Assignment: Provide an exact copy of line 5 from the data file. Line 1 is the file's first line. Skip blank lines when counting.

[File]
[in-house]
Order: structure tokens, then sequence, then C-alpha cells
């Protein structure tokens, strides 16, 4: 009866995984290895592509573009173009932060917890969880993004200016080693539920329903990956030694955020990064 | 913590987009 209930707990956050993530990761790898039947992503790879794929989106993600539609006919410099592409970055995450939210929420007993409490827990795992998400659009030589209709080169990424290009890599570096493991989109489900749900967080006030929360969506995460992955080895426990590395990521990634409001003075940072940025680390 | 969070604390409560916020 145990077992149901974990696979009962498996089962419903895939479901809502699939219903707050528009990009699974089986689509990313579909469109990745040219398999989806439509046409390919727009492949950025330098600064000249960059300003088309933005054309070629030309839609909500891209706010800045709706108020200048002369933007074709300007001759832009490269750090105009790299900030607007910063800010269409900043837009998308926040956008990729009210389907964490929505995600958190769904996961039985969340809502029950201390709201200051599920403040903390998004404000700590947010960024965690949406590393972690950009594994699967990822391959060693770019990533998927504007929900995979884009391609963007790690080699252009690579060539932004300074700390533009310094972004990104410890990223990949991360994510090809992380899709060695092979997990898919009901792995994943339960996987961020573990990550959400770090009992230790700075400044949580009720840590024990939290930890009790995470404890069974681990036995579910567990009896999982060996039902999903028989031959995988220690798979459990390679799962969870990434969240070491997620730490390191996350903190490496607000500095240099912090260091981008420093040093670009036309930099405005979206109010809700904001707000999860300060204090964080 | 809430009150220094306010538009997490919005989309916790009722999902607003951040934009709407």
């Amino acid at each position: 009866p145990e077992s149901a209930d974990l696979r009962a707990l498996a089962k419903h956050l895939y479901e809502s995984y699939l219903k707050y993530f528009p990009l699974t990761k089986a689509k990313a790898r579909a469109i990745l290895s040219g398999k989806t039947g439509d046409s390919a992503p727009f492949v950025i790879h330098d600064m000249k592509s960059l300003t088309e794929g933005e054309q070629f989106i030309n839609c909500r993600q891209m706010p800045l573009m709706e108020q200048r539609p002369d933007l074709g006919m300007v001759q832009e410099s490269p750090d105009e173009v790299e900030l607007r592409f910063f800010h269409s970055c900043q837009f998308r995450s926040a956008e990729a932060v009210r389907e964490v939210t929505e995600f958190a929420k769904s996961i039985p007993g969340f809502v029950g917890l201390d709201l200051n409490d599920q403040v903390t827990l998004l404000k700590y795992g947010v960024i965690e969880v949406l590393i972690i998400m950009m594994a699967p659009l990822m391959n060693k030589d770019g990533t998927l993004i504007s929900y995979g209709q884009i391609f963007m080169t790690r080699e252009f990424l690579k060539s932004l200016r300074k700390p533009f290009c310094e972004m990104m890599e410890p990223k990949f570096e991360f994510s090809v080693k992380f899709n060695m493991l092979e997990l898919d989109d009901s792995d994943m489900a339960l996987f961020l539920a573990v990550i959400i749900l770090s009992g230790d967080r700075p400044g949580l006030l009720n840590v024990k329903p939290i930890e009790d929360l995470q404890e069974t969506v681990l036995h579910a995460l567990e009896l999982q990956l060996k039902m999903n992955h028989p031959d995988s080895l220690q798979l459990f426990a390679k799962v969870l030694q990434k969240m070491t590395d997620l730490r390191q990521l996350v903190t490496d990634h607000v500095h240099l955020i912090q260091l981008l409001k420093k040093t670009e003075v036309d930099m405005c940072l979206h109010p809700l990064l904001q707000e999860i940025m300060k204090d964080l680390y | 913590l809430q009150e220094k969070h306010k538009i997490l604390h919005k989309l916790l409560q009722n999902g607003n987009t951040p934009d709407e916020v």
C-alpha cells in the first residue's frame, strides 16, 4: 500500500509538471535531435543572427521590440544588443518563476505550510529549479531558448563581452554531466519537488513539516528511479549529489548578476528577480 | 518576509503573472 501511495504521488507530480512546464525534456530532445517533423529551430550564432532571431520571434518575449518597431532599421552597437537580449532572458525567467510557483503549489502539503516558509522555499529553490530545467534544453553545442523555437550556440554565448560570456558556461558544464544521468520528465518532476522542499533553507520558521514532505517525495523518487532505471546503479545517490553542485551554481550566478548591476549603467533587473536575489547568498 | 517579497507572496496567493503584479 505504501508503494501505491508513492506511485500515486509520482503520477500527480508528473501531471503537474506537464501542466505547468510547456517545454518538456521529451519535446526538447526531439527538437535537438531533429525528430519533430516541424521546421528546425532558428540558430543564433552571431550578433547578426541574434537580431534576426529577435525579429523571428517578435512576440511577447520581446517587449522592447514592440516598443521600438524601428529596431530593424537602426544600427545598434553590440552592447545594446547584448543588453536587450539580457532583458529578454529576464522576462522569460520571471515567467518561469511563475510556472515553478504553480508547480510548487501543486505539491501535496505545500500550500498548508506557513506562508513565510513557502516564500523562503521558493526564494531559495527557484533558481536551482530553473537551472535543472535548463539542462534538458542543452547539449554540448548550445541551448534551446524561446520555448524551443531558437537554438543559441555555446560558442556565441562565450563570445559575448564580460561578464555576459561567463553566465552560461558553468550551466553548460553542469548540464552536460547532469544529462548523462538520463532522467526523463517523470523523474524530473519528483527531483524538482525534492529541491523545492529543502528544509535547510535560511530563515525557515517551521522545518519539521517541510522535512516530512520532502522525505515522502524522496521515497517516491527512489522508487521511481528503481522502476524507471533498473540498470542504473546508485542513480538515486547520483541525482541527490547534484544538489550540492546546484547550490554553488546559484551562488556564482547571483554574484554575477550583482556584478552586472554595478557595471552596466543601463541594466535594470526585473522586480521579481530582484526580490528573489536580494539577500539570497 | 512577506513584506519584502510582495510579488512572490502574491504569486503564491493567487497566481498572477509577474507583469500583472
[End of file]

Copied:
C-alpha cells in the first residue's frame, strides 16, 4: 500500500509538471535531435543572427521590440544588443518563476505550510529549479531558448563581452554531466519537488513539516528511479549529489548578476528577480 | 518576509503573472 501511495504521488507530480512546464525534456530532445517533423529551430550564432532571431520571434518575449518597431532599421552597437537580449532572458525567467510557483503549489502539503516558509522555499529553490530545467534544453553545442523555437550556440554565448560570456558556461558544464544521468520528465518532476522542499533553507520558521514532505517525495523518487532505471546503479545517490553542485551554481550566478548591476549603467533587473536575489547568498 | 517579497507572496496567493503584479 505504501508503494501505491508513492506511485500515486509520482503520477500527480508528473501531471503537474506537464501542466505547468510547456517545454518538456521529451519535446526538447526531439527538437535537438531533429525528430519533430516541424521546421528546425532558428540558430543564433552571431550578433547578426541574434537580431534576426529577435525579429523571428517578435512576440511577447520581446517587449522592447514592440516598443521600438524601428529596431530593424537602426544600427545598434553590440552592447545594446547584448543588453536587450539580457532583458529578454529576464522576462522569460520571471515567467518561469511563475510556472515553478504553480508547480510548487501543486505539491501535496505545500500550500498548508506557513506562508513565510513557502516564500523562503521558493526564494531559495527557484533558481536551482530553473537551472535543472535548463539542462534538458542543452547539449554540448548550445541551448534551446524561446520555448524551443531558437537554438543559441555555446560558442556565441562565450563570445559575448564580460561578464555576459561567463553566465552560461558553468550551466553548460553542469548540464552536460547532469544529462548523462538520463532522467526523463517523470523523474524530473519528483527531483524538482525534492529541491523545492529543502528544509535547510535560511530563515525557515517551521522545518519539521517541510522535512516530512520532502522525505515522502524522496521515497517516491527512489522508487521511481528503481522502476524507471533498473540498470542504473546508485542513480538515486547520483541525482541527490547534484544538489550540492546546484547550490554553488546559484551562488556564482547571483554574484554575477550583482556584478552586472554595478557595471552596466543601463541594466535594470526585473522586480521579481530582484526580490528573489536580494539577500539570497 | 512577506513584506519584502510582495510579488512572490502574491504569486503564491493567487497566481498572477509577474507583469500583472